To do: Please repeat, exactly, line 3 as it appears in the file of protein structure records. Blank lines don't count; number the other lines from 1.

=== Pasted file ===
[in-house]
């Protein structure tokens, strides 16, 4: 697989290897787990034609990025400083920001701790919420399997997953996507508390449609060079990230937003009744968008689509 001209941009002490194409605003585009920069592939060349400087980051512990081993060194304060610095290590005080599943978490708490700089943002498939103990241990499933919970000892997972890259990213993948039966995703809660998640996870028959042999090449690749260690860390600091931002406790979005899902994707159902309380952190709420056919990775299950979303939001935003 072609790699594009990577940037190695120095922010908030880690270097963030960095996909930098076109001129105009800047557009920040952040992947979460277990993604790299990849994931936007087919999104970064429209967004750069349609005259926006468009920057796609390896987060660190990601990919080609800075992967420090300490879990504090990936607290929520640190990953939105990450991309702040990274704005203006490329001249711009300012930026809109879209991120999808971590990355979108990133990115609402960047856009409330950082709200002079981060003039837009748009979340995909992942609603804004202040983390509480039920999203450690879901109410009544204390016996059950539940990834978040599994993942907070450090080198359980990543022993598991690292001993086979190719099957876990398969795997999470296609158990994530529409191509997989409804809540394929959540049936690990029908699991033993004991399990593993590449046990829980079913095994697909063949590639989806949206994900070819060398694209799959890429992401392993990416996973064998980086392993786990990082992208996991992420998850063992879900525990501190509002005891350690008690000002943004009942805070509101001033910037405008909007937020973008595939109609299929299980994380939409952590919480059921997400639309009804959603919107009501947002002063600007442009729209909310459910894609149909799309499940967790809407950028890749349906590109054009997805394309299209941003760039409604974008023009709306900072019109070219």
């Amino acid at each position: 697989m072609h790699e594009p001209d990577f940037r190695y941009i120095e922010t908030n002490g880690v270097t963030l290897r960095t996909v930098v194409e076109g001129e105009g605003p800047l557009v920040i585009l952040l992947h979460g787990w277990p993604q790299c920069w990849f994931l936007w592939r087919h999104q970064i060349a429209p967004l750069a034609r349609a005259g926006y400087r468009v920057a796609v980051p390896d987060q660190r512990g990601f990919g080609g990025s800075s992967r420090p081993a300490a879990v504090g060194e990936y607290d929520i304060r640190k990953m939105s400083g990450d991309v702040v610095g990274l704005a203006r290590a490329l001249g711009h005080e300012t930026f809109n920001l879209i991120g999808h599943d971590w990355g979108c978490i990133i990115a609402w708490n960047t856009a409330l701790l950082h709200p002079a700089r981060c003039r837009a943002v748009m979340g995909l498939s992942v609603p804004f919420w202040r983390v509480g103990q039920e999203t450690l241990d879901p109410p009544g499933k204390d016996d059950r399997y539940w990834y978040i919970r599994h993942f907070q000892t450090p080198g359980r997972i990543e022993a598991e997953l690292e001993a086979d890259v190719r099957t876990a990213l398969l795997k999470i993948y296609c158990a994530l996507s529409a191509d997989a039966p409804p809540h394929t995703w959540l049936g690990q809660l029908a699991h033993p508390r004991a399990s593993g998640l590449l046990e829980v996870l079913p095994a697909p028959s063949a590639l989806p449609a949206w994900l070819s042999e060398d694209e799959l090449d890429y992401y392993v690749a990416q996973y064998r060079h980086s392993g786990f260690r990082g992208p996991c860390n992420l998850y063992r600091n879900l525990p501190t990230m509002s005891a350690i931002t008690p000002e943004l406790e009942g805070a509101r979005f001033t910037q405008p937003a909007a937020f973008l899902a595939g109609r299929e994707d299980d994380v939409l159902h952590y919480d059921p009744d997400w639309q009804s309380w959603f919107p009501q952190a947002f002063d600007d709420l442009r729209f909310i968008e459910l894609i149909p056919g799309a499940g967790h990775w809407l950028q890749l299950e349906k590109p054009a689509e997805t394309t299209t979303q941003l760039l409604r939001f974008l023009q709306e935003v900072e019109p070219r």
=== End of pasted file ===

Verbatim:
């Amino acid at each position: 697989m072609h790699e594009p001209d990577f940037r190695y941009i120095e922010t908030n002490g880690v270097t963030l290897r960095t996909v930098v194409e076109g001129e105009g605003p800047l557009v920040i585009l952040l992947h979460g787990w277990p993604q790299c920069w990849f994931l936007w592939r087919h999104q970064i060349a429209p967004l750069a034609r349609a005259g926006y400087r468009v920057a796609v980051p390896d987060q660190r512990g990601f990919g080609g990025s800075s992967r420090p081993a300490a879990v504090g060194e990936y607290d929520i304060r640190k990953m939105s400083g990450d991309v702040v610095g990274l704005a203006r290590a490329l001249g711009h005080e300012t930026f809109n920001l879209i991120g999808h599943d971590w990355g979108c978490i990133i990115a609402w708490n960047t856009a409330l701790l950082h709200p002079a700089r981060c003039r837009a943002v748009m979340g995909l498939s992942v609603p804004f919420w202040r983390v509480g103990q039920e999203t450690l241990d879901p109410p009544g499933k204390d016996d059950r399997y539940w990834y978040i919970r599994h993942f907070q000892t450090p080198g359980r997972i990543e022993a598991e997953l690292e001993a086979d890259v190719r099957t876990a990213l398969l795997k999470i993948y296609c158990a994530l996507s529409a191509d997989a039966p409804p809540h394929t995703w959540l049936g690990q809660l029908a699991h033993p508390r004991a399990s593993g998640l590449l046990e829980v996870l079913p095994a697909p028959s063949a590639l989806p449609a949206w994900l070819s042999e060398d694209e799959l090449d890429y992401y392993v690749a990416q996973y064998r060079h980086s392993g786990f260690r990082g992208p996991c860390n992420l998850y063992r600091n879900l525990p501190t990230m509002s005891a350690i931002t008690p000002e943004l406790e009942g805070a509101r979005f001033t910037q405008p937003a909007a937020f973008l899902a595939g109609r299929e994707d299980d994380v939409l159902h952590y919480d059921p009744d997400w639309q009804s309380w959603f919107p009501q952190a947002f002063d600007d709420l442009r729209f909310i968008e459910l894609i149909p056919g799309a499940g967790h990775w809407l950028q890749l299950e349906k590109p054009a689509e997805t394309t299209t979303q941003l760039l409604r939001f974008l023009q709306e935003v900072e019109p070219r």